Wednesday 30 April 2014

Z is for ZSL London Zoo


Z is for ZSL London Zoo


Today we travel to London


ZSL London Zoo

The Zoological Society of London was established in 1826 and is situated at the northern edge of Regent’s Park, on the boundary line between City of Westminster and Camden. The Society also has a more spacious site at ZSL Whipsnade Zoo in Bedfordshire to which the larger animals such as elephants and rhinos have been moved. 

As well as being the first scientific zoo, ZSL London Zoo also opened the 

First Reptile house (1849)

First public Aquarium (1853)

First insect house (1881) 

First children's zoo (1938)

ZSL receives no state funding and relies on 'Fellows', 'Friends', 'Members', entrance fees and sponsorship to generate income.

London Zoo was opened on 27 April 1828 and is the world’s oldest scientific zoo and was originally intended to be used as a collection for scientific study. It opened to the public in 1847

Gardens of the Zoological Society Regent's Park 1828

Painting of the Camel House 1835

Today it houses a collection of 755 species of animals with 16,802 individuals, making it one of the largest collections in the United Kingdom.  

London Zoo Entrance
© Laura Porter, licensed to, Inc.


Guy the gorilla arrives at London Zoo. 

Statue of Guy the Gorilla

Guy, a Western lowland gorilla, arrived at the Zoo on Guy Fawkes Night, (hence the name) 1947 from Paris Zoo. He lived at the Zoo until his death in 1978. Over his 32-year life he became one of the Zoo's best-loved residents.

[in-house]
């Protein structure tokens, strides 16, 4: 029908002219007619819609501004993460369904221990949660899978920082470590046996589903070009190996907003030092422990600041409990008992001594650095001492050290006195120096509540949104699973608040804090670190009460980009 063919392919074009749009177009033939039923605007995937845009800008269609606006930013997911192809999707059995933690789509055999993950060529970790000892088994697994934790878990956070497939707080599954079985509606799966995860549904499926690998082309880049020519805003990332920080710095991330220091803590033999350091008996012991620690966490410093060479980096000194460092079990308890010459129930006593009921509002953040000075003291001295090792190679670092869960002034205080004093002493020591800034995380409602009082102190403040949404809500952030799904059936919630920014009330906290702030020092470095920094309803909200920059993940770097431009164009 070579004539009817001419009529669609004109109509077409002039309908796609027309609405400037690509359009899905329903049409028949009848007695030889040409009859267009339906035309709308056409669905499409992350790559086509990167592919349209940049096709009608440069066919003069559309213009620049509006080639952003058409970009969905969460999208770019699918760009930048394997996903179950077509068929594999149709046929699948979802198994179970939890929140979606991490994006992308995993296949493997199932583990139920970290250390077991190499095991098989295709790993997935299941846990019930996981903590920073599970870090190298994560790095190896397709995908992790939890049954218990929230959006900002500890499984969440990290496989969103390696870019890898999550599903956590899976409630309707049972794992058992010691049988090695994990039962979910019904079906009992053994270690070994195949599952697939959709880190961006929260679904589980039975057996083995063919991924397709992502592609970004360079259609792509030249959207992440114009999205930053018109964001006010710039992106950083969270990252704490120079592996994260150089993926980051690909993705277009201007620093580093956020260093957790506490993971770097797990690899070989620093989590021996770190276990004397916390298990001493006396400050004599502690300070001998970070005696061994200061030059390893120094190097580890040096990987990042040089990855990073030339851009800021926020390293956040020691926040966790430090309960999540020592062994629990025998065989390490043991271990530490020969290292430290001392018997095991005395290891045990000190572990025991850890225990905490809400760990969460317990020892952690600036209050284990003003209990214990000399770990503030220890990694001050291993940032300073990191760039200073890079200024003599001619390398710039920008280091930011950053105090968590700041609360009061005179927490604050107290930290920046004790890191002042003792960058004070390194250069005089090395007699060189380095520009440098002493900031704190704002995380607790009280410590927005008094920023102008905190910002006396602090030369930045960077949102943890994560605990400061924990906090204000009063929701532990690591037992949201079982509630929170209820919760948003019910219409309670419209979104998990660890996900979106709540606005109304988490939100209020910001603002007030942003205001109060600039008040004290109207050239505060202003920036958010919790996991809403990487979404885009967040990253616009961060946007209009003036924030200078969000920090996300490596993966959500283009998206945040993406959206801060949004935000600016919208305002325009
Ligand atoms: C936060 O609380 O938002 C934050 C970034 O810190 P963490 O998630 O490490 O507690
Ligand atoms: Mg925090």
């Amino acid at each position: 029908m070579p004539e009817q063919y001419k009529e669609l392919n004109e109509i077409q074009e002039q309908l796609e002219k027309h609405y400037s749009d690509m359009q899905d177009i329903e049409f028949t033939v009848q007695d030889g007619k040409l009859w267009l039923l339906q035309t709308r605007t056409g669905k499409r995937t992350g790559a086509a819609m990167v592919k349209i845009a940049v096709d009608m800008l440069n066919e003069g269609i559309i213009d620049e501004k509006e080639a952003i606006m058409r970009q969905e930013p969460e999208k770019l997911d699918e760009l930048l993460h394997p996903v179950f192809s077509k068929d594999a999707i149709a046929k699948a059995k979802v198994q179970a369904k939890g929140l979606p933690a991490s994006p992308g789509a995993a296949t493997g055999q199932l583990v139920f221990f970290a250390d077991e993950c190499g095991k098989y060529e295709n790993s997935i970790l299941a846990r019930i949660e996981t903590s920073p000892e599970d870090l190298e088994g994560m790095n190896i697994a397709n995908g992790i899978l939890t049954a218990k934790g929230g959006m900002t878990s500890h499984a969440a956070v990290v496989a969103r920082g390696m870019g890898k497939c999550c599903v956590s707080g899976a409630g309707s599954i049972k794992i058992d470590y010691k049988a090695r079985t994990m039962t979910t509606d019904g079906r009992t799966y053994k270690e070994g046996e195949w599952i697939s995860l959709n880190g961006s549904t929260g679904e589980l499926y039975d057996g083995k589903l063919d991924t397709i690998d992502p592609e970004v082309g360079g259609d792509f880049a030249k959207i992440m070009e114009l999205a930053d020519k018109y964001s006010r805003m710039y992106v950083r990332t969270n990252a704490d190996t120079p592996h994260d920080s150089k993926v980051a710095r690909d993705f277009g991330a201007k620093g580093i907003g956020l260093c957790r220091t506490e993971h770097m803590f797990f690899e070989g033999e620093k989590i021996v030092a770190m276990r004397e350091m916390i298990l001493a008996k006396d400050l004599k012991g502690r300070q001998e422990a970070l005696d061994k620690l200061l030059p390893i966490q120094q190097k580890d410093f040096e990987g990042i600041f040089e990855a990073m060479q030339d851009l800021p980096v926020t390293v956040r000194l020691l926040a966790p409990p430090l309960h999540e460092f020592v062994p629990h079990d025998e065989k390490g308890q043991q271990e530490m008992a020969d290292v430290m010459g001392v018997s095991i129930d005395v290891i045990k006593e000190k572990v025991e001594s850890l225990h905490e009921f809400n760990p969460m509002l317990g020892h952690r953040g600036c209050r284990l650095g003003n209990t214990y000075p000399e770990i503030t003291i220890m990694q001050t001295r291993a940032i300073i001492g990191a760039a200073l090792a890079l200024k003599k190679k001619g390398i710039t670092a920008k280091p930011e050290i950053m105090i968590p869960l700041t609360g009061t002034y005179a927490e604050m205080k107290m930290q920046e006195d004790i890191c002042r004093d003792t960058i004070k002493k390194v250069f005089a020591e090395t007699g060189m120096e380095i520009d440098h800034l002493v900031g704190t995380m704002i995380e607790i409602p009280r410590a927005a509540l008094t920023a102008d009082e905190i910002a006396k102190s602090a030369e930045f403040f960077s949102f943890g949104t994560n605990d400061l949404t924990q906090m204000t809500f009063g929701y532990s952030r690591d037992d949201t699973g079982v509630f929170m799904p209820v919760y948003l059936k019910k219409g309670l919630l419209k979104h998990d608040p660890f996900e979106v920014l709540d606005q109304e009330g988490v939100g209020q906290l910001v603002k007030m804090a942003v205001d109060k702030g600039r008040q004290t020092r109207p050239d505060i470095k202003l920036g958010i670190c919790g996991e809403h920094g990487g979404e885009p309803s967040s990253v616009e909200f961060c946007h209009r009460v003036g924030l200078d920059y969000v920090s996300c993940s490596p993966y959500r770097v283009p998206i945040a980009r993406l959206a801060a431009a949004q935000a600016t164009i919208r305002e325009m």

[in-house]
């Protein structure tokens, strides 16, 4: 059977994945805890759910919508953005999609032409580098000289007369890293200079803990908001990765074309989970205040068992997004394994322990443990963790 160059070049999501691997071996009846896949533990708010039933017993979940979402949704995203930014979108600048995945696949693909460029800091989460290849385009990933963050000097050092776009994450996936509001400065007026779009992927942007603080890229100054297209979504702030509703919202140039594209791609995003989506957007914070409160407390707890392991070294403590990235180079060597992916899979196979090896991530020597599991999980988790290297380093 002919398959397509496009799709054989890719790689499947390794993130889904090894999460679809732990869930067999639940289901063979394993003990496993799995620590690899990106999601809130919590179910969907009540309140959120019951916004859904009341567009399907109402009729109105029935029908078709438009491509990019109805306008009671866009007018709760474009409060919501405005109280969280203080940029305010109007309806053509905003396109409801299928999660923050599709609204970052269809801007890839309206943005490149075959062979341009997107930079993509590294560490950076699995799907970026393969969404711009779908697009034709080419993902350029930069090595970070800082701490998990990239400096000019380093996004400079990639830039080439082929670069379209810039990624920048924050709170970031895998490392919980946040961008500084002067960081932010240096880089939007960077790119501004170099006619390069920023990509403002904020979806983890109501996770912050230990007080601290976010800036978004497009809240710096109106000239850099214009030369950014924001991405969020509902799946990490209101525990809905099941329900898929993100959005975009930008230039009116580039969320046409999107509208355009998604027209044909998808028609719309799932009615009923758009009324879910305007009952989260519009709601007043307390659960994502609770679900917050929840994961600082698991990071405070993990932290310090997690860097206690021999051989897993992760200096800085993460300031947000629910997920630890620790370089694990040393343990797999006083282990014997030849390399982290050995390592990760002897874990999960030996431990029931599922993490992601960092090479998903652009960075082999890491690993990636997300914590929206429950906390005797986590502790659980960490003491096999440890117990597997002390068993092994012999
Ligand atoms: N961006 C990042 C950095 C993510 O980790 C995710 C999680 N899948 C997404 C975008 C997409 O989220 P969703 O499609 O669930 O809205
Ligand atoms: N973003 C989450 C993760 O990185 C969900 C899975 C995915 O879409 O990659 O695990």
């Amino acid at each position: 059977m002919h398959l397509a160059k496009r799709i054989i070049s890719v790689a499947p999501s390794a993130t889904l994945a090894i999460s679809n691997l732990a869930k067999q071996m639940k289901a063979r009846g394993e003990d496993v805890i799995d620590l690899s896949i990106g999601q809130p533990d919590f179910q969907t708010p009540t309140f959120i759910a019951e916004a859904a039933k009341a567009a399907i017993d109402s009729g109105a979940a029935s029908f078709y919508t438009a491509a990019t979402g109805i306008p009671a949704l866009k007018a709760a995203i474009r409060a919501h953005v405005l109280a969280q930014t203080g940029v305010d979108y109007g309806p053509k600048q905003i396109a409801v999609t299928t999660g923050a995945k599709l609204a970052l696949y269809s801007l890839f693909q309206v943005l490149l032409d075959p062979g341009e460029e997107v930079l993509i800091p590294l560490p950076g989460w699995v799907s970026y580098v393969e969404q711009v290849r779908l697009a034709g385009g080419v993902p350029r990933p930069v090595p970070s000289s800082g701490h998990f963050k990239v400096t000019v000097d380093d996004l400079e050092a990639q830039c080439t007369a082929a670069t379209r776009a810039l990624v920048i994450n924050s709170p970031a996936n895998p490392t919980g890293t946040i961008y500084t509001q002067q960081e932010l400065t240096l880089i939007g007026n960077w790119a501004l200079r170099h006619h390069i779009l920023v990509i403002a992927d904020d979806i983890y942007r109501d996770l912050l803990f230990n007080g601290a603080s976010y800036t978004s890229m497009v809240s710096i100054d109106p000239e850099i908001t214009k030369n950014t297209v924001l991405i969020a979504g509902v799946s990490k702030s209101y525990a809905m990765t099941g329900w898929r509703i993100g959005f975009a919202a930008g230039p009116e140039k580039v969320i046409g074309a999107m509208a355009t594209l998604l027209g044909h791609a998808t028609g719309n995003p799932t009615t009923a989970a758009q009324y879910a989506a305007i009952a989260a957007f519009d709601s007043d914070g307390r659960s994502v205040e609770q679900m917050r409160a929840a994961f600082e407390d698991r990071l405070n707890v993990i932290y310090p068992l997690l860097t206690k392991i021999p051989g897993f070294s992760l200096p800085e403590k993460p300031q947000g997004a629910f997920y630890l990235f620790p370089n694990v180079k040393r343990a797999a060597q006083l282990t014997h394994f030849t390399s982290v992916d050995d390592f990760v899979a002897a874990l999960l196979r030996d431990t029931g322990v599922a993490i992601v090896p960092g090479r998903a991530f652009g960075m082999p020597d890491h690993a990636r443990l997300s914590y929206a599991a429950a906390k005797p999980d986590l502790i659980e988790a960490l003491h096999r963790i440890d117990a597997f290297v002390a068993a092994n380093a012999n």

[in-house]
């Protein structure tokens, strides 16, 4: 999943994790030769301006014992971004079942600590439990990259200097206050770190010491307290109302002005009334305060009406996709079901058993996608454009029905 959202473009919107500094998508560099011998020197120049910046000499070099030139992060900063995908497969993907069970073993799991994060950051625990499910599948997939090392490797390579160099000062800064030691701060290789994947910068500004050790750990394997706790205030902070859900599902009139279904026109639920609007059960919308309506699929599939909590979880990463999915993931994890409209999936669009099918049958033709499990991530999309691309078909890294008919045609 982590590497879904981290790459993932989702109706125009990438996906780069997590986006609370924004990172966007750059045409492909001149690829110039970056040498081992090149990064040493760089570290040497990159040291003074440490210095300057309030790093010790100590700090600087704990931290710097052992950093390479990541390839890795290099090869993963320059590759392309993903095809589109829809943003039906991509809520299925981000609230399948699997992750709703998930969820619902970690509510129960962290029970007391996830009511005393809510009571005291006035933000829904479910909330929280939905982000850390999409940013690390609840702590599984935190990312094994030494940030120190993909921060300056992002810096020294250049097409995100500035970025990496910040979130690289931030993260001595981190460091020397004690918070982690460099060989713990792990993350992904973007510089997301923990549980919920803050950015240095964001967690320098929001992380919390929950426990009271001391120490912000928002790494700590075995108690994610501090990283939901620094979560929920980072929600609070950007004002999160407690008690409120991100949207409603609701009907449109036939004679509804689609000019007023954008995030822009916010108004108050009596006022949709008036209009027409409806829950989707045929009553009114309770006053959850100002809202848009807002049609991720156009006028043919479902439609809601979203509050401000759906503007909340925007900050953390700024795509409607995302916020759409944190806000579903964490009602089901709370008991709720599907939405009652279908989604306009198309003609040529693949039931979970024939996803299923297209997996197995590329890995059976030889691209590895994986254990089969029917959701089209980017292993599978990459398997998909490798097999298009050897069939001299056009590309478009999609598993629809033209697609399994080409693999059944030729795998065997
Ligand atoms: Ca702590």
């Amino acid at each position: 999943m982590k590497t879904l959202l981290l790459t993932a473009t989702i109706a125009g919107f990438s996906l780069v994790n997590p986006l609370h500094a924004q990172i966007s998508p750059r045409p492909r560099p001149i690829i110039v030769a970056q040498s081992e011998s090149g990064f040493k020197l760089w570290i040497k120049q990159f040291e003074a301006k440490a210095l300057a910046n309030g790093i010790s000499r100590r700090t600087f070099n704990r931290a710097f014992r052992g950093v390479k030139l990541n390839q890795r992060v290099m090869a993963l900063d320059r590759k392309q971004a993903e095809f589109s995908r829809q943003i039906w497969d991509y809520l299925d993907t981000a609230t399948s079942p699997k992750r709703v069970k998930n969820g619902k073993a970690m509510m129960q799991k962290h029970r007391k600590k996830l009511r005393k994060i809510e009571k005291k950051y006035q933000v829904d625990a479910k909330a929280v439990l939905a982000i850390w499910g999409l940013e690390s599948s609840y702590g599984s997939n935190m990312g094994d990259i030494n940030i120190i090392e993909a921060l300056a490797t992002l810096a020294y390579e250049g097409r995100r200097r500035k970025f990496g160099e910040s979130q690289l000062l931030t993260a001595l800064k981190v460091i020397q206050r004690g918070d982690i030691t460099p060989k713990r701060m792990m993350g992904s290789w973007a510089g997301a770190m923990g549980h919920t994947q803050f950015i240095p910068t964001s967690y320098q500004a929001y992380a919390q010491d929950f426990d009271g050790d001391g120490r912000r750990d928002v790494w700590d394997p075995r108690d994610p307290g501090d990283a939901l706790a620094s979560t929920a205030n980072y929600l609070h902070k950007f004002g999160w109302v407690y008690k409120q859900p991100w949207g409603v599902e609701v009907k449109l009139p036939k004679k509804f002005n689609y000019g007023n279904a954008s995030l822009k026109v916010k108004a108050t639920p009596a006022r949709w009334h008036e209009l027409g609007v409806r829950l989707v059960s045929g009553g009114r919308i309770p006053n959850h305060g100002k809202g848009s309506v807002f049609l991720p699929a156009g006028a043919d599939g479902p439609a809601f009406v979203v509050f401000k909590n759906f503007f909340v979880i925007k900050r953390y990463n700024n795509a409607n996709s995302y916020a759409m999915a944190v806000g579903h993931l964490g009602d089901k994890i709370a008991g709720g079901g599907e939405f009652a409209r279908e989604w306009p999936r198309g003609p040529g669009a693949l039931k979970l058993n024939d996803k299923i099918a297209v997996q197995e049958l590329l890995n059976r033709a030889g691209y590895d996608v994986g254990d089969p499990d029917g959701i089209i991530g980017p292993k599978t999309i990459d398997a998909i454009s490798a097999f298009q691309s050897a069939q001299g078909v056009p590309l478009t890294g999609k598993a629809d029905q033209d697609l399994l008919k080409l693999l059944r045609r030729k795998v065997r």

After years of trying to find a mate, in 1969 five-year-old Lomie arrived from Chessington Zoo and they were kept separated for a year to adjust to each other, until they were finally united. Although they got on well together they never produced any offspring. 

In 1982 Guy was commemorated by a bronze statue in Barclay Court, sculpted by William Timym.

On 27 November 1949 Brumas, named after his keepers, Bruce and Sam (Sam reversed) became the first polar bear to be successfully bred at the Zoo, and immediately became a major attraction with the public.
This led to the Zoo's annual attendance to rise to over 3 million in 1950 - a figure that has yet to be topped. Although a female, the press reported that she was a 'he' and this was not corrected at the time, leading the public to believe the bear was a male. 

Eighteen years later, on 1 December 1967 the second polar bear bred at the Zoo, this time a male, was born. He was named Pipaluk (Inuit for little one) but, in 1985, had to leave the Zoo when the Mappin Terraces closed.

Reptile House at London Zoo
© Laura Porter, licensed to, Inc.

Arrival: The Harry Potter scene was filmed in the reptile house for the film in late 2001

A scene from the first Harry Potter moved was filmed in the Reptile House at London Zoo. In this scene a Burmese Python spoke to Harry Potter, played by Daniel Radcliffe, for the first time.


The coach pulled up at the entrance

Thirty children disembarked, hopped and danced

Fees were paid, charges shepherded through gates

To find the conveniences before it was too late

Gathering all together they chose the gorillas 

They pushed and shoved, asked for ices

The giraffes were tall and stretched their long necks

Their skin was mottled with dark flecks

The penguins waddled to and fro

A keeper feed them fish from a wheelbarrow

On to the reptile house with snakes and frogs

Little faces open eyed and mouths agog

Tired and weary  

Back to the bus and counted clearly

Oh my, where’s little Jimmy 

There he is next to naughty Timmy.